Wednesday, 22 December 2010

The leg bone's connected to the back bone...

Most people have no difficulty accepting the concept that the state of a horse's feet will have an effect on the rest of his body. In practice, though, when a horse is being assessed for lameness the tendency is for the vet to try and pinpoint where the problem is coming from and often a nerve block to the foot will improve lameness so much that the diagnosis is of a foot problem.

This approach is fine as far as it goes but it can overlook the other problems which have developed.

Kingsley is one example: he is a young, athletic horse and is full of energy. His natural response to having foot pain is to try and find a way of carrying himself which allows him to keep moving and reduce discomfort - a perfectly normal response of course.

In his case, the solution resulted in him twisting his body and throwing his legs out at strange angles with each step he took. This had knock-on effects on his neck and shoulder muscles, as Wiola has documented in her blog, and also meant he was unable to trot correctly because trotting requires movement on a diagonal and therefore a loose back, which he didn't have.

Other horses, perhaps those who aren't as young and flexible as Kingsley, end up with neck pain, from bracing to stabilise a weak front limb, or hind limb weakness where they have locked the back muscles to prevent the weaker front limb from too much pressure.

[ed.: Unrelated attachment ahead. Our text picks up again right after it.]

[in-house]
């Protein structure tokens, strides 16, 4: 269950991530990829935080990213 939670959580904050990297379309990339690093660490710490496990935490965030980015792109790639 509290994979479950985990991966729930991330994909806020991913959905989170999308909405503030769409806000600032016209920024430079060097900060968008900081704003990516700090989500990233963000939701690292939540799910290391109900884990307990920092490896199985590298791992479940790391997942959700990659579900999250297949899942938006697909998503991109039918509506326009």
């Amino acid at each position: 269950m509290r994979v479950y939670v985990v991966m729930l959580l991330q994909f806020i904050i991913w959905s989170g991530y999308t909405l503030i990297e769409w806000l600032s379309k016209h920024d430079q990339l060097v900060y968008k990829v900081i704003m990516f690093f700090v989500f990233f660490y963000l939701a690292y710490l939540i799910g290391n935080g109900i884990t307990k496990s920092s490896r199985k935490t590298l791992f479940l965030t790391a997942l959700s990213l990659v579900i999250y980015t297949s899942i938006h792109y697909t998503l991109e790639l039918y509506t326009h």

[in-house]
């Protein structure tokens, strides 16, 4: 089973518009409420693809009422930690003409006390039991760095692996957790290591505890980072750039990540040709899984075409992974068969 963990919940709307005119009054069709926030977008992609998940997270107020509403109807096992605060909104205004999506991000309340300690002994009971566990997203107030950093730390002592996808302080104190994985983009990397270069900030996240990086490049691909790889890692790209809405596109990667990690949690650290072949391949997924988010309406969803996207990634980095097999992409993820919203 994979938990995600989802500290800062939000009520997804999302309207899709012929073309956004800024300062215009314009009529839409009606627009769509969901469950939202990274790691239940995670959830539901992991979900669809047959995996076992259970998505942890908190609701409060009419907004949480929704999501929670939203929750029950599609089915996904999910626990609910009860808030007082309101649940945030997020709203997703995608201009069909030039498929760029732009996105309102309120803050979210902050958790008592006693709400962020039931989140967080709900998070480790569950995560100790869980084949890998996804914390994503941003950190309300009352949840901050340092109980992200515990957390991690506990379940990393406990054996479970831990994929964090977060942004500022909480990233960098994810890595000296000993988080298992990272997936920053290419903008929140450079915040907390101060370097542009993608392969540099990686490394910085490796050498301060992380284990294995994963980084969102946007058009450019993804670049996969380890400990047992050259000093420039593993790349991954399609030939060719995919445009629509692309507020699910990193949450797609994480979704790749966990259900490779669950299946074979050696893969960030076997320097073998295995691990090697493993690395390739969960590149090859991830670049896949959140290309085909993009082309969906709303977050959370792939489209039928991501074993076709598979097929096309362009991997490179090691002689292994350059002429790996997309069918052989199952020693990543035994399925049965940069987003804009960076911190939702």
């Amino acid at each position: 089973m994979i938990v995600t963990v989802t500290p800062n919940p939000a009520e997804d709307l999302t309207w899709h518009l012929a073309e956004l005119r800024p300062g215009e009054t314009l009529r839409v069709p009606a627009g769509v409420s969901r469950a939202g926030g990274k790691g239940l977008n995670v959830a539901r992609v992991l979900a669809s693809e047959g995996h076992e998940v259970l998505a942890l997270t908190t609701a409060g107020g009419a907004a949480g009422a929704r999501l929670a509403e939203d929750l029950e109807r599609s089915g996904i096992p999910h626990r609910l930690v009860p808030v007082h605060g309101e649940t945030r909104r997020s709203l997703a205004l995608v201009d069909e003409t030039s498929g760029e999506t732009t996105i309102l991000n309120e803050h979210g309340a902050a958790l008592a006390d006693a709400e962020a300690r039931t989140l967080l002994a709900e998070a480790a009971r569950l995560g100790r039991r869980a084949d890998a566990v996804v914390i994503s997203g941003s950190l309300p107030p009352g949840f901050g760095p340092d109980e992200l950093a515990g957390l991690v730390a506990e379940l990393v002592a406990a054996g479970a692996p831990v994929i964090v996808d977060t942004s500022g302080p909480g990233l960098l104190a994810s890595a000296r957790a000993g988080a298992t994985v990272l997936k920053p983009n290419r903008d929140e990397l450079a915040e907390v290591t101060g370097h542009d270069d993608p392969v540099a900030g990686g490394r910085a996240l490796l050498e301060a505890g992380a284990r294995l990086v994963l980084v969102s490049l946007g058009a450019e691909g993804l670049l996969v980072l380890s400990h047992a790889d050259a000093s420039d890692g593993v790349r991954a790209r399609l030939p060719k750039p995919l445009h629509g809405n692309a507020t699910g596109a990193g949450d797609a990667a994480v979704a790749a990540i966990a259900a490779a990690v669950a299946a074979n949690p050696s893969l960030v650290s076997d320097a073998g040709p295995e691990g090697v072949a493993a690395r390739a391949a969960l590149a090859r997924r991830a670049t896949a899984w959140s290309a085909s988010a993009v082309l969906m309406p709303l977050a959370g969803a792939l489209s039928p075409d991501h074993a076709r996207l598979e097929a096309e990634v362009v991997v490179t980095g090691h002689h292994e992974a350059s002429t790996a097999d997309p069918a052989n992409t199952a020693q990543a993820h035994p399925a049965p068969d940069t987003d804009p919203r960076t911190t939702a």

One thing is for sure - any horse who has a leg problem for more than a short time will also have neck or back pain.

3 comments:

Kate said...

It is so important to think of the whole horse, instead of just a horse made up of parts that are evaluated and treated separately. I wish more vets were with this program, but that's not how they're educated. I'm fortunate to have an excellent chiropractor - who is also a vet and endocrine/metabolic specialist - to complement our regular vet practice.

jenj said...

It is so frustrating to have to call out so many different people (trimmer, vet, chiro, masseuse, acupuncture, nutritionist, etc,) to get your horse back to "normal". None of these folks seem to have crossover skills (with the possible exception of the chiro/masseuse/actupuncturist) and to get them all on the same page often takes nothing short of a miracle. I do wish more vet practices had these sorts of specialists on staff so that horse owners aren't left to put the pieces together as best they can.

Nic Barker said...

Jen, thats something I've found frustrating as well - I've talked over the years to saddlers, physios etc about having sessions when a "panel" of equine specialists got together and each gave their input on horses with problems, but its remained an idea for now...

Perhaps its something that will come to fruition in 2011...?!